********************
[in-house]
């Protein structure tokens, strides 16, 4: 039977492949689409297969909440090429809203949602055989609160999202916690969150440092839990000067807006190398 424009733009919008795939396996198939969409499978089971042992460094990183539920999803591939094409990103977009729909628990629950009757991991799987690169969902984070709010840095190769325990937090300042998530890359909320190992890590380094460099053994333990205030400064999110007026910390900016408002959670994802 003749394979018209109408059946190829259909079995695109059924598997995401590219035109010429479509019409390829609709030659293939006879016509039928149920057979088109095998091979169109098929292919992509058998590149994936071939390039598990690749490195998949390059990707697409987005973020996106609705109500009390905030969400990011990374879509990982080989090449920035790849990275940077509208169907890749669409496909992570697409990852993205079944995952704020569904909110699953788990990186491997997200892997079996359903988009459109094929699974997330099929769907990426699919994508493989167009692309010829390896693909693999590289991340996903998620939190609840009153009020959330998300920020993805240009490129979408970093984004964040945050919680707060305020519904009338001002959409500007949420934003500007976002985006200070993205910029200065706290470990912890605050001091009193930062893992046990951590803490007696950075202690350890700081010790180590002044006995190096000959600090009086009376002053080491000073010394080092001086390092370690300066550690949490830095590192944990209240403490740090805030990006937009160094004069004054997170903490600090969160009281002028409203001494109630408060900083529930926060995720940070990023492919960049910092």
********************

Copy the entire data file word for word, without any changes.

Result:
[in-house]
């Protein structure tokens, strides 16, 4: 039977492949689409297969909440090429809203949602055989609160999202916690969150440092839990000067807006190398 424009733009919008795939396996198939969409499978089971042992460094990183539920999803591939094409990103977009729909628990629950009757991991799987690169969902984070709010840095190769325990937090300042998530890359909320190992890590380094460099053994333990205030400064999110007026910390900016408002959670994802 003749394979018209109408059946190829259909079995695109059924598997995401590219035109010429479509019409390829609709030659293939006879016509039928149920057979088109095998091979169109098929292919992509058998590149994936071939390039598990690749490195998949390059990707697409987005973020996106609705109500009390905030969400990011990374879509990982080989090449920035790849990275940077509208169907890749669409496909992570697409990852993205079944995952704020569904909110699953788990990186491997997200892997079996359903988009459109094929699974997330099929769907990426699919994508493989167009692309010829390896693909693999590289991340996903998620939190609840009153009020959330998300920020993805240009490129979408970093984004964040945050919680707060305020519904009338001002959409500007949420934003500007976002985006200070993205910029200065706290470990912890605050001091009193930062893992046990951590803490007696950075202690350890700081010790180590002044006995190096000959600090009086009376002053080491000073010394080092001086390092370690300066550690949490830095590192944990209240403490740090805030990006937009160094004069004054997170903490600090969160009281002028409203001494109630408060900083529930926060995720940070990023492919960049910092």